After only two days, Christmas seems like a distant memory. But that’s okay, because creating wonderful memories is one of the most precious things about the holiday. Another of the special things is watching family traditions getting passed down from generation to generation. My husband and I spent the day with our youngest daughter, Sheryl, and her 12-year-old twin sons, Chris and Nick. We’ve watched the boys open their gifts since they were born, and still love their excitement as they rip open each carefully wrapped package.
It was even better watching Sheryl open her package from the boys, though, as they laughed at her struggles. You see, they had put her present in a box, then that box in another, and then that box in still another. To disguise the gift they had weighted down the largest box with about five of the biggest river rocks they could find, adding around 30 pounds. Each individual box and the outside wrapping paper was completely sealed in packing tape, making it impossible to open anything without scissors. As Sheryl worked through each layer the boys kept giggling, telling her “Payback!” Stan and I’ve been famous in the family for disguising packages and using tape everywhere, and now that fun is being passed down. Might not be appreciated by everyone, but we have fun with it.
The kids’ last presents weren’t under the tree, they had to find them after a scavenger hunt for clues. Again, we did it a couple of times when our kids were little, and Sheryl started doing it a few years ago for her boys. Now the scavenger hunt is one of their favorite parts of the morning. It’s a lot of work for mom, particularly since she has to come up with harder and harder clues as the boys get older, but definitely worth it.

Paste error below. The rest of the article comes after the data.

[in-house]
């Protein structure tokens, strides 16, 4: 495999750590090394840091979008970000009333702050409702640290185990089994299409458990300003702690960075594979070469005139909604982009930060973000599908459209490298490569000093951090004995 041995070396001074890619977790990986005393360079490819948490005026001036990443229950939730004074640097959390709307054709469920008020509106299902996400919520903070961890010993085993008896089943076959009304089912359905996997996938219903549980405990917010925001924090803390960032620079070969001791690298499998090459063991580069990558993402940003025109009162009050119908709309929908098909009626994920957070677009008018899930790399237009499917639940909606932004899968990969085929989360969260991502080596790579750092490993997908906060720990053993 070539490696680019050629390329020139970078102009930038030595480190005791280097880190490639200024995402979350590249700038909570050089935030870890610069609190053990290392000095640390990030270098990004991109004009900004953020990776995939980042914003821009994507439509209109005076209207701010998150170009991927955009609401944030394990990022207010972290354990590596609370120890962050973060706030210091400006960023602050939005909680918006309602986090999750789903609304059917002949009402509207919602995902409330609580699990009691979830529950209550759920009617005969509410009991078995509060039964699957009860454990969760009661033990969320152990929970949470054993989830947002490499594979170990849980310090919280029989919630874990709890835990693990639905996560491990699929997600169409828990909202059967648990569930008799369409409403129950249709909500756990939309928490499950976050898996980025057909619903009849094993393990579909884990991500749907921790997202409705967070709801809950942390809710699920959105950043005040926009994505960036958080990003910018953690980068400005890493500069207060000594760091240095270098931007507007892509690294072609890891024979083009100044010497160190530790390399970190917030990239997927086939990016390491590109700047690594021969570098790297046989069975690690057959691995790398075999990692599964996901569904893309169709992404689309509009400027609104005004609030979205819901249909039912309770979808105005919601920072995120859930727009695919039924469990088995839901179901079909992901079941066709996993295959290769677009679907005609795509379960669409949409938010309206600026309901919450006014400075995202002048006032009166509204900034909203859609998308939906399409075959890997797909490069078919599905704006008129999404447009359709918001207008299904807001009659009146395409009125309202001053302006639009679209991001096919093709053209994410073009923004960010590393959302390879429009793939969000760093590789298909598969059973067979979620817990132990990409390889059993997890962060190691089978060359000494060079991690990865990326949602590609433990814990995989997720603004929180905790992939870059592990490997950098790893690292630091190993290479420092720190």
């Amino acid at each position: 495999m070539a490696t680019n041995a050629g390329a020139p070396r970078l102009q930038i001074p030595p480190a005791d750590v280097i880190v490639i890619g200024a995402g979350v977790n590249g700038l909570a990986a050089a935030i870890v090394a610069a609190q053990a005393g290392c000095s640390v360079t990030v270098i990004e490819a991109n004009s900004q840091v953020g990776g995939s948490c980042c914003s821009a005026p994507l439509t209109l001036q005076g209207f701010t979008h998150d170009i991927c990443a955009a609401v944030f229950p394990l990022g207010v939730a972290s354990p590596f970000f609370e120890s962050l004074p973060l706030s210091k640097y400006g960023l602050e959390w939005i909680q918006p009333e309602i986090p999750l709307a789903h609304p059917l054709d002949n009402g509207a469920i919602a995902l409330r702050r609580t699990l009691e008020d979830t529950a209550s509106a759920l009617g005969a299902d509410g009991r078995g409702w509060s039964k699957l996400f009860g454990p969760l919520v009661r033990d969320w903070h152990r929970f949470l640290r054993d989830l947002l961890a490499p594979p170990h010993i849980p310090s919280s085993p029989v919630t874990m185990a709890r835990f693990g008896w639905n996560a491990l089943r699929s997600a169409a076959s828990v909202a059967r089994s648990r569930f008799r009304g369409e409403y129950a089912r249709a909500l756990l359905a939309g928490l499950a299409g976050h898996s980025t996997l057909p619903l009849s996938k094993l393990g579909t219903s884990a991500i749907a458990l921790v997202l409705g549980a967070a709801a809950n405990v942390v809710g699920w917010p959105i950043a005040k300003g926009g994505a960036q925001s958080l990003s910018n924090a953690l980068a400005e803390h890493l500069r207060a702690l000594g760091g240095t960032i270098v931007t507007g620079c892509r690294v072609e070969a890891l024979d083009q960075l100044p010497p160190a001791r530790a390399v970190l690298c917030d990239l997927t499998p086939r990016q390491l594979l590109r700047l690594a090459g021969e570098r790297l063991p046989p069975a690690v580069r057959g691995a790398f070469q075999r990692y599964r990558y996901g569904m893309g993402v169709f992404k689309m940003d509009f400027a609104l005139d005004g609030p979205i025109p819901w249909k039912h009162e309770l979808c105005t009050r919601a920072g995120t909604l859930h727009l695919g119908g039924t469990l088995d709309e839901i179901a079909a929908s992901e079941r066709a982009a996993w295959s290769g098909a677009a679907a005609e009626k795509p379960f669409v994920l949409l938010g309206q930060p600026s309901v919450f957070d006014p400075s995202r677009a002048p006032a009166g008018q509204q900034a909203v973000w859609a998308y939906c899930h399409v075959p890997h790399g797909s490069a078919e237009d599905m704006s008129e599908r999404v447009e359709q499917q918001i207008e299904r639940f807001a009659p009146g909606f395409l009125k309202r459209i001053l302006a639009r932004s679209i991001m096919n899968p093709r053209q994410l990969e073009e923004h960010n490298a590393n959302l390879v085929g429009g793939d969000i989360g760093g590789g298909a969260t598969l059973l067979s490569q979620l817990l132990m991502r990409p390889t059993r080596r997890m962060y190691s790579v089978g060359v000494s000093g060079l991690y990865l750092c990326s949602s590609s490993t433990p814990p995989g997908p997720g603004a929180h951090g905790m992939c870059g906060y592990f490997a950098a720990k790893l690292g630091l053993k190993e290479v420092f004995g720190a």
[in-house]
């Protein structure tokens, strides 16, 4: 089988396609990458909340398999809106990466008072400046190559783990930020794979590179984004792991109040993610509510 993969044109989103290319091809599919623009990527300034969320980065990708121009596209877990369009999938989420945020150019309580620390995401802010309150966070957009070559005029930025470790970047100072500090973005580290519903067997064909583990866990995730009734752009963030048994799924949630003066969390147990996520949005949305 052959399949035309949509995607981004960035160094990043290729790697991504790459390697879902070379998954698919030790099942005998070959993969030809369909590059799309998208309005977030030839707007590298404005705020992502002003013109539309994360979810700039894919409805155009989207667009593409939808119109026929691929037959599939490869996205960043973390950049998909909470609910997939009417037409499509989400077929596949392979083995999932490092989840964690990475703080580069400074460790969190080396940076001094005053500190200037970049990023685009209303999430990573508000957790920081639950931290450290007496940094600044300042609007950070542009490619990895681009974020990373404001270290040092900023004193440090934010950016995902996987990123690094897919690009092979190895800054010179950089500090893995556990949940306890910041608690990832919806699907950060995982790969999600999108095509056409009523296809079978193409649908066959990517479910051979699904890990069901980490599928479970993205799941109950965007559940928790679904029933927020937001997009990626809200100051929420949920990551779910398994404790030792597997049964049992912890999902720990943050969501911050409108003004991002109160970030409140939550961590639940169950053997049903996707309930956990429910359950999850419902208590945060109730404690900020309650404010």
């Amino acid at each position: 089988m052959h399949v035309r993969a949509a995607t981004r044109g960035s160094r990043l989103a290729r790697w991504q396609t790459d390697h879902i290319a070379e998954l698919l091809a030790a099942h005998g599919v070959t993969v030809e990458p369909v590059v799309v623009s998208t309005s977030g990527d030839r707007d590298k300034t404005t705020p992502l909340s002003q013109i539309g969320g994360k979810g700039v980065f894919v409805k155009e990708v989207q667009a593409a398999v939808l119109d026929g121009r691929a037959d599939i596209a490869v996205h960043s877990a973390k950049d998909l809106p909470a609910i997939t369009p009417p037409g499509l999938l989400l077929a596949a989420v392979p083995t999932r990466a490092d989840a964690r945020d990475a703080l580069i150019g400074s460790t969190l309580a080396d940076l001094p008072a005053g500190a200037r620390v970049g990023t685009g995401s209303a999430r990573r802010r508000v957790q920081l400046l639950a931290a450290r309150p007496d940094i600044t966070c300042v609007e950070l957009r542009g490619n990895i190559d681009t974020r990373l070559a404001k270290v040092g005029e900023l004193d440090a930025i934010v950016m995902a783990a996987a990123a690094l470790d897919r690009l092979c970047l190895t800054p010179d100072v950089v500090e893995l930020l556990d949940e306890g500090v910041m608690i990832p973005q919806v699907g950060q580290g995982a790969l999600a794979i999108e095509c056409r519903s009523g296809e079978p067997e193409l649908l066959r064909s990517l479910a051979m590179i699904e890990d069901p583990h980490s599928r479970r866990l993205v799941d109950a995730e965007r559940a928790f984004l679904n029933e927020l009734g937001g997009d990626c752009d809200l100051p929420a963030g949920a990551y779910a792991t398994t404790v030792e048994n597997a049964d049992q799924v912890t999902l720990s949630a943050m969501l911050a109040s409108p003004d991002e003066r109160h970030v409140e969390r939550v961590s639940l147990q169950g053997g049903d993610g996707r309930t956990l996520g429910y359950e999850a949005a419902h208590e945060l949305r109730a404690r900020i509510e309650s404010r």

After all the gifts were opened, Stan was put to work. He always gets drafted for assembling whatever needs to be put together, so came prepared with a bag of tools. The men, Stan and the twins, worked on setting up a new barbecue for Sheryl, mini-fridges for each boy and a tall dresser for Chris, while Sheryl and I got the Christmas dinner together. Great bonding time for everyone, with no pressure for anyone.
We went home shortly after eating, and had a quiet evening alone. Stan and I quit doing gifts, except for the grandkids and our daughters, years ago, which eliminated all the financial and competitive pressure. We make sure our friends and family know how much we love them during the season, and try to spend some quality time with them. We don’t even get gifts for each other, but express our love, spend special time cuddling and try to do activities we both enjoy. People watching is one of our favorites, so when we’re out strolling through the stores, we’re entertained by the crazy holiday shoppers.
Stan has created a neighborhood tradition through his extensive outdoor lighting at our house. It’s not quite Chevy Chase’s Christmas Vacation, but pretty darn close. Hand-crafted and painted wood figurines fill the yard, making it look festive even during the day when the lights are out. Then after dark the music starts, with thousands of bright lights flashing in time to the Christmas songs. Huge blow-up holiday figures fill the spaces left vacant of lights. As they pass our house, cars slow down and stop to watch before going on their way. It’s a lot of work and does spike the electricity bills, but the display is our gift to the neighborhood. The faces of the kids and adults that stop to look are the gifts we receive in return.
It’s always kind of sad to take everything down, but putting all the decorations away is like tucking the memories away as well. Next Christmas feels like it will take forever to get here, but when it does we’ll have another layer of sweet memories to take out and enjoy.